I first met Rush Limbaugh 25 years ago at his New York radio headquarters. His national show was in its seventh year of blowing liberals’ heads apart, and my local show aired immediately before it on the Dallas-Ft. Worth station. We took a planeload of listeners to visit a taping of his mid-nineties syndicated TV show, which gave me the opportunity to broadcast back to Texas from a studio steps away from the room that held the “Golden EIB (Excellence in Broadcasting) Microphone.”
He joined me one morning for a brief segment for the local listeners, then invited me to his office for a few minutes of small talk that began with a curious question: “Do you consume adult beverages?” I paused to evaluate whether a glass of wine a week merited a yes. “Sometimes,” I said, only to learn that it was an entry question to the offer he was about to make—a cigar that cost God-knows-what.
I brought it home and smoked it on the patio. I knocked down a few more cigars in the years to follow, but none as memorable.
In 2006, Rush came to Texas for a personal appearance I was honored to host. As he regaled the audience with political wit and wisdom, one of his executive folks asked me backstage if I had any interest in filling in for him as a substitute host. In early 2008, I began four years of occasionally finishing my own show, hitting a few buttons and swinging directly into his.
This put me in close touch with the people who surround him every day: Producer James Golden (the beloved “Bo Snerdley”), Engineer Mike Maimone, and Chief of Staff “Kit” Carson. Their love of radio was as apparent as their devotion to Rush. When Kit died of brain cancer in 2015, it was like a death in the family for these devoted people I had come to know.
On Monday, it was Rush himself who devoted the closing moments of his show to reveal the cancer challenge he now faces.
“I wish I didn't have to tell you this,” he shared after divulging his advanced stage of lung cancer. “I thought about not telling anybody. I thought about trying do this without anybody knowing because I don't like making things about me. But there are going to be days when I'm not going to be here because I'm undergoing treatment or I'm reacting to treatment.”
So begins the path that will dictate how long talk radio’s most dominant voice will be with us. Social media instantly filled with prayers for a fast recovery. Those same corridors also filled with predictable waves of hatred. Such is life in 2020.
For his part, Rush has worn the decades of attacks from the left like a badge of honor. “It’s how I know I’m right,” he would say of the shrill reactions he would often attract.
I refuse to adopt the tone of an obituary. I join millions in asking God for healing for this man who has meant so much to our nation, to my industry and to me. But it is an appropriate time to take stock of what he has done, and we hope he will be able to continue doing.
The word “pioneer” comes to mind, but it might not apply. America’s biggest cities spawned embryonic talk shows in the 1950s, with trailblazers like Joe Pyne and Bob Grant joining others in growing the format into the ‘60s. By the end of the ‘70s, Larry King had proven that a talk show could get ratings even in the desert of overnight.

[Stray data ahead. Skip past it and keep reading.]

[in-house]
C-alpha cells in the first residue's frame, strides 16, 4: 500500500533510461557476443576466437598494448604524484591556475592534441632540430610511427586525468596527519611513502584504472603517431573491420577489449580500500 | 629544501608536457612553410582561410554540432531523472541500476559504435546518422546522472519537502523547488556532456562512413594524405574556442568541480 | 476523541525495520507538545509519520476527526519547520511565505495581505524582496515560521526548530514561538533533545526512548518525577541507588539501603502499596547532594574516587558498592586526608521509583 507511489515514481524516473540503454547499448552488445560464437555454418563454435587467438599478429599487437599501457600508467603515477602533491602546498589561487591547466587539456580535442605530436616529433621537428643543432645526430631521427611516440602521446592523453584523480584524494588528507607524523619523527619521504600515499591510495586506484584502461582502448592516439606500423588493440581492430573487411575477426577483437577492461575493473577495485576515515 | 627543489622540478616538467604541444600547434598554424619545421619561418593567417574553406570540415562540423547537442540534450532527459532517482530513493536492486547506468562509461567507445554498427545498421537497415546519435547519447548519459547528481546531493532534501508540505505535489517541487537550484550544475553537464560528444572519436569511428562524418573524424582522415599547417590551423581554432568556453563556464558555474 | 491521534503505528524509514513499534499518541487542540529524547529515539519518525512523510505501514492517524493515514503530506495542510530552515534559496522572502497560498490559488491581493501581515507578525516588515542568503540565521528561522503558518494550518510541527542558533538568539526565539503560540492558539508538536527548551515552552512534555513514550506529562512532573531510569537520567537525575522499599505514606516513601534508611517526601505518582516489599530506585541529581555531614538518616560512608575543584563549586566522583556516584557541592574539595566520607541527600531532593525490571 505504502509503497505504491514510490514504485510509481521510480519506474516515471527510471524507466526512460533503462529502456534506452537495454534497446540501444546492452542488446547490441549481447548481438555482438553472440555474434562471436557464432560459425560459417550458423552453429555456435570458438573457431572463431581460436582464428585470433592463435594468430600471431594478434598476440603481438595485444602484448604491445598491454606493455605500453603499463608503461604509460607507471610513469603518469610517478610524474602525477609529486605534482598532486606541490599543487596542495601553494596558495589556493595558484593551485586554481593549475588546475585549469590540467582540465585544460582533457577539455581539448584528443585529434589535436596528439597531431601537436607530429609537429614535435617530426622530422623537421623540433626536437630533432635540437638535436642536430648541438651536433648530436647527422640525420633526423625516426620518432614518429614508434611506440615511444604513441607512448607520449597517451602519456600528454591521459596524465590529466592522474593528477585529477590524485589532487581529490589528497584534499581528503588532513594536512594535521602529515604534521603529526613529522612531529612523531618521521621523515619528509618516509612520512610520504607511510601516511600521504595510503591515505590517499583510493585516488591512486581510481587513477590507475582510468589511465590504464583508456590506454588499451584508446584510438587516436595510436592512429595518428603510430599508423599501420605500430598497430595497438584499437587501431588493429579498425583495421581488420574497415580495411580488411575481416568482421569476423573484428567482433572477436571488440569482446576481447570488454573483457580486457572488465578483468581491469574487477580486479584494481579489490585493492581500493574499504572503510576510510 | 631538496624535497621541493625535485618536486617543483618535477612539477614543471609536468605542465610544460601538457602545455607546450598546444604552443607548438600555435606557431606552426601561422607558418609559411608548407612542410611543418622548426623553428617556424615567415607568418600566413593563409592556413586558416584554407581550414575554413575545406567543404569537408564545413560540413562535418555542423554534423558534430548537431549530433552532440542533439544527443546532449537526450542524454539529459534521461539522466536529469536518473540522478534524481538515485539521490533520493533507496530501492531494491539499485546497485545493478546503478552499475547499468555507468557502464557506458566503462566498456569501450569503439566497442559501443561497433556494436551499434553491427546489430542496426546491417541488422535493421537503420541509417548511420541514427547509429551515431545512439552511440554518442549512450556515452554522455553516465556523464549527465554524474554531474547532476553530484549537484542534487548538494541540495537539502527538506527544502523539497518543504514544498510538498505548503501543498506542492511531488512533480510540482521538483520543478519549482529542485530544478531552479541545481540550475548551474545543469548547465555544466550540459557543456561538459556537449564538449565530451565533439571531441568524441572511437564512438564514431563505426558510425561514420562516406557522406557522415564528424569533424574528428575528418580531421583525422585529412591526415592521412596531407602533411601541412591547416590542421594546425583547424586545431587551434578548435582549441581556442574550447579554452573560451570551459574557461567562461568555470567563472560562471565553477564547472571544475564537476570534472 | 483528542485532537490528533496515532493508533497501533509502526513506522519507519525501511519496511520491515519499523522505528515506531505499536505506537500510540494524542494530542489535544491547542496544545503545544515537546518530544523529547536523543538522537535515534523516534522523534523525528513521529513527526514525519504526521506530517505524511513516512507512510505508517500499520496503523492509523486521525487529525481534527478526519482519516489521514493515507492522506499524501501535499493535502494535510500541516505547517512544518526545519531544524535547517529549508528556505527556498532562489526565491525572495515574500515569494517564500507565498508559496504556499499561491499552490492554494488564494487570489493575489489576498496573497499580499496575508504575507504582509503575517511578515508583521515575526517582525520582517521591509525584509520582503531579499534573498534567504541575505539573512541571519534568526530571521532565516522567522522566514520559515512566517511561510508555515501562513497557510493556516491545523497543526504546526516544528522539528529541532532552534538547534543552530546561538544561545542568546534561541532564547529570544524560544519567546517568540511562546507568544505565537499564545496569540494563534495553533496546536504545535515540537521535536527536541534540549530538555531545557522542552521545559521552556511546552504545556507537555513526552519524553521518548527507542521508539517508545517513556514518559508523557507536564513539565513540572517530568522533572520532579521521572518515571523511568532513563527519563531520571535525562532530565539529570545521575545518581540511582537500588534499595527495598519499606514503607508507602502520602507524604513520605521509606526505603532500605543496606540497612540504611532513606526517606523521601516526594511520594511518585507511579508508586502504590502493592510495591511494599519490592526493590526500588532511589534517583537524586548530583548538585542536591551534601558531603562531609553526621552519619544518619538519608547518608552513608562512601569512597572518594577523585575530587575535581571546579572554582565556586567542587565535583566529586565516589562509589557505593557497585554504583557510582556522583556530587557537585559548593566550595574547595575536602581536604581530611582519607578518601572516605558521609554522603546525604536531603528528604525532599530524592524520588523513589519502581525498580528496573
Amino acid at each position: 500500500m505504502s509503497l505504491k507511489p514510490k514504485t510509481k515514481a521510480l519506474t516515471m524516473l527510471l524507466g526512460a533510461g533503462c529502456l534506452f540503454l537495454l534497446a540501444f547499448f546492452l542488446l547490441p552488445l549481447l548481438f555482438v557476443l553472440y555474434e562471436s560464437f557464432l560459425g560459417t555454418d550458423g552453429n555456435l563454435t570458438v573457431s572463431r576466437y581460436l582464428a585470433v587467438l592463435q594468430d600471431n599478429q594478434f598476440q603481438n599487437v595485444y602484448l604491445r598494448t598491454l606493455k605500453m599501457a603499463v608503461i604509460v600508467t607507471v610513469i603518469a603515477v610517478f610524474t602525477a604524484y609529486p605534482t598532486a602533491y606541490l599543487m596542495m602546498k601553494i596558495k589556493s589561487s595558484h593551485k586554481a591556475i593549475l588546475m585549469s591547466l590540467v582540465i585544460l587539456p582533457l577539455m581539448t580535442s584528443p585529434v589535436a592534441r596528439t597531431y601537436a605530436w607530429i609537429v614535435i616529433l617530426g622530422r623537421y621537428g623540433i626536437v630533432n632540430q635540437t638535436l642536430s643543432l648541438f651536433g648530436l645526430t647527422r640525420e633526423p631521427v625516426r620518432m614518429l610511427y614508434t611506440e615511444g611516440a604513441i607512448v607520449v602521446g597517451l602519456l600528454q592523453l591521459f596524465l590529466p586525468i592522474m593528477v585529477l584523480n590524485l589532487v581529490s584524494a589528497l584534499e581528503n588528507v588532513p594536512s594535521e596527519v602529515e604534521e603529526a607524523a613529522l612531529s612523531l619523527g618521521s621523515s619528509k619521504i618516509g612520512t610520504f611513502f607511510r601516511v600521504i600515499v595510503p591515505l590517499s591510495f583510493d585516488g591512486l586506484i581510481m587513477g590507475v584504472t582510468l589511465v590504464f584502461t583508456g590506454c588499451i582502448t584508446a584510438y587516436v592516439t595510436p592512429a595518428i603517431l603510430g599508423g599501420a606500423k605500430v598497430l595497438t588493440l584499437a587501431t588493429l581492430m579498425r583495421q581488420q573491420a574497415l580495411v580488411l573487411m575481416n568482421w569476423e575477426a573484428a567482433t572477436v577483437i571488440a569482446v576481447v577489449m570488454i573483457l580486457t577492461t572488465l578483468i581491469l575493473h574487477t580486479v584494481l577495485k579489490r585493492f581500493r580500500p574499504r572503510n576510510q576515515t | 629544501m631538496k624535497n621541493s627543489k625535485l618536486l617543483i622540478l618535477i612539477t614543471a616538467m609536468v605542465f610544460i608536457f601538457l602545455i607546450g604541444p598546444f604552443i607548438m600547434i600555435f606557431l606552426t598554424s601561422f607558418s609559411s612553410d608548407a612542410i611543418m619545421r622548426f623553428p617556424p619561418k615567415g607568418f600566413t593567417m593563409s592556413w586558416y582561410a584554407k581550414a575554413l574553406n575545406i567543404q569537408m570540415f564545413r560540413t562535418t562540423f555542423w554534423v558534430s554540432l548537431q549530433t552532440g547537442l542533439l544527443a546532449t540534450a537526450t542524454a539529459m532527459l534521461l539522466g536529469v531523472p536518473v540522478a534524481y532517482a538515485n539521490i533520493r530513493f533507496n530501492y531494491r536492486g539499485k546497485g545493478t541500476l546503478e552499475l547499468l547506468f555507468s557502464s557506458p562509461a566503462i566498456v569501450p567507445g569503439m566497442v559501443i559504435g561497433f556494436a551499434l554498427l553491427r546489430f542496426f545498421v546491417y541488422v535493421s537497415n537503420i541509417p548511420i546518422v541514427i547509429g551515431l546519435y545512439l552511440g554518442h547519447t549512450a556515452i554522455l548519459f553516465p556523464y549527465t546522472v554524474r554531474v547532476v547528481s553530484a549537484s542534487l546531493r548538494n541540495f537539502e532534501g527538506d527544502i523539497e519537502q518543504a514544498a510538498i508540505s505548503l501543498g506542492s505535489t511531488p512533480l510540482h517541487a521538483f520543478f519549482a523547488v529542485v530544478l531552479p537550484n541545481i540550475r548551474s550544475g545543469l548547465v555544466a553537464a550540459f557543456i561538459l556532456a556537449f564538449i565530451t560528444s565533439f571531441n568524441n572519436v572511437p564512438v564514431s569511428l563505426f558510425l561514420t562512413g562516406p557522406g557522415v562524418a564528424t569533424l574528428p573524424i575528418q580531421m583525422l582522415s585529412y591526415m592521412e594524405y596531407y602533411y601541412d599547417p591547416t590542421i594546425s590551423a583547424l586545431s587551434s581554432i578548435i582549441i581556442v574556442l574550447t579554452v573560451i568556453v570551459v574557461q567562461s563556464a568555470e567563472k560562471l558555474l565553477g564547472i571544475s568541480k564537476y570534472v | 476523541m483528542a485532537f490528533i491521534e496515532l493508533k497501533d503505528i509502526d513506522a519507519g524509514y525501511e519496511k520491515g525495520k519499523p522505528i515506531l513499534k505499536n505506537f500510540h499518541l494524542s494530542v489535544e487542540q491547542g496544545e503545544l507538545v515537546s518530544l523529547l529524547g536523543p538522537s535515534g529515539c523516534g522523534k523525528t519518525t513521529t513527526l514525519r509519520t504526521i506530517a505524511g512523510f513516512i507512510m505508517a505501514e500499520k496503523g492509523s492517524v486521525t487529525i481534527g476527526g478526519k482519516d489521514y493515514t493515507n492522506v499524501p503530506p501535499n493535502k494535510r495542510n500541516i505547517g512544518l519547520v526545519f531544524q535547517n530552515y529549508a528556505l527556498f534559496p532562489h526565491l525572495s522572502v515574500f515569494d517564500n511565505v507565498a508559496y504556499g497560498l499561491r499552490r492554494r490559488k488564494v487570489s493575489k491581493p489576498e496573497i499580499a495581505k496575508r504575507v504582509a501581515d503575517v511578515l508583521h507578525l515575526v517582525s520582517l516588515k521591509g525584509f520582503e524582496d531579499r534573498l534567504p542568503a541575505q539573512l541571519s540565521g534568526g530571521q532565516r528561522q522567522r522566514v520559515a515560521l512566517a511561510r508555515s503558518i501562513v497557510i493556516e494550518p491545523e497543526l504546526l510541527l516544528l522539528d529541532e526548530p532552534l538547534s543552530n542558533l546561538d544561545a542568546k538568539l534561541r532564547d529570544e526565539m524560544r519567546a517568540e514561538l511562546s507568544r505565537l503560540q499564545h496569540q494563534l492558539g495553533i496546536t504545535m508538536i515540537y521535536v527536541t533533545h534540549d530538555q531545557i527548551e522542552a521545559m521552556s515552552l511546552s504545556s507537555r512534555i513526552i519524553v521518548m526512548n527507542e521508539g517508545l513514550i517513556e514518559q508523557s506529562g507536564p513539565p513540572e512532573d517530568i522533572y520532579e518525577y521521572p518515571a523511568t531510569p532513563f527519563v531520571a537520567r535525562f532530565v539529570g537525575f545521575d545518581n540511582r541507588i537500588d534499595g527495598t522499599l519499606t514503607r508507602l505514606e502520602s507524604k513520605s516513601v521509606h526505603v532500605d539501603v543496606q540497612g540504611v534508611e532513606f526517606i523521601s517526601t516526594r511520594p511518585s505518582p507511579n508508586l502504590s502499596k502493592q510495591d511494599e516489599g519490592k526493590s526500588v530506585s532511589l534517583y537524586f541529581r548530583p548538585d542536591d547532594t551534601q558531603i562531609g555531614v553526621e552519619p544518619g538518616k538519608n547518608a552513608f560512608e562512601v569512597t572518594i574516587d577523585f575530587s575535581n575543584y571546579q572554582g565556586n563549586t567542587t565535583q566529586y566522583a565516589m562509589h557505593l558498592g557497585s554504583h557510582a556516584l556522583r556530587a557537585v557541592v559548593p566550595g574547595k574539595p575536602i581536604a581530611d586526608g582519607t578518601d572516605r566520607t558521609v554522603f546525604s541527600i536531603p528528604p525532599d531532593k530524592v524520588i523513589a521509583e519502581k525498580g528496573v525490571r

There was music before the Beatles, and there was talk radio before Rush Limbaugh. I was part of it, as a show landed in my thoroughly unprepared lap in 1982 in Jacksonville, Florida. At my next stop in Memphis, a ripple of buzz in 1988 became a tidal wave of fame as the nineties began. It was Rush who brought enormous attention to talk radio on stations large and small, in big cities and small towns. His popularity showed radio owners and managers that talk shows could be profitable at a time when AM stations were dying on the vine as the last music listeners left for the FM dial. He thus created countless careers that never would have started, and paved the way for others that might not have gone nearly as far.
Today, all of radio is in flux. Satellite channels, podcasts and worldwide online listening have created special challenges for stations seeking to attract audiences in a complex environment. But Rush Limbaugh has persevered, and no one has equaled his impact.
Critics thought he was made famous by the Clinton years-- that his appeal would wane once Bill and Hillary were no longer around to provide content. The 20 years since their departure from the White House has yielded proof that upbeat conservatism delivered with skill and humor would always be a force.
I will often share radio stories at speaking engagements, and one of my favorite eyebrow-raisers is when I reveal that Rush Limbaugh is not a big deal because he is conservative. There are conservatives I respect that I have no desire to hear on the radio for 30 minutes, much less the 32 years Rush has been on our radios.
Rush is what he is because he is a radio guy—a storyteller, a polemicist, a provocateur, a stand-up comedian, a commentator, an evangelist, an unmatched analyst and a gracious and welcoming host to all who listen.
And he makes his gratitude clear to those listeners every day. Today it is our turn to take a measure of the gratitude we feel for him, and use that as the motivation for prayers that we may be able to enjoy his gift for many, many years to come.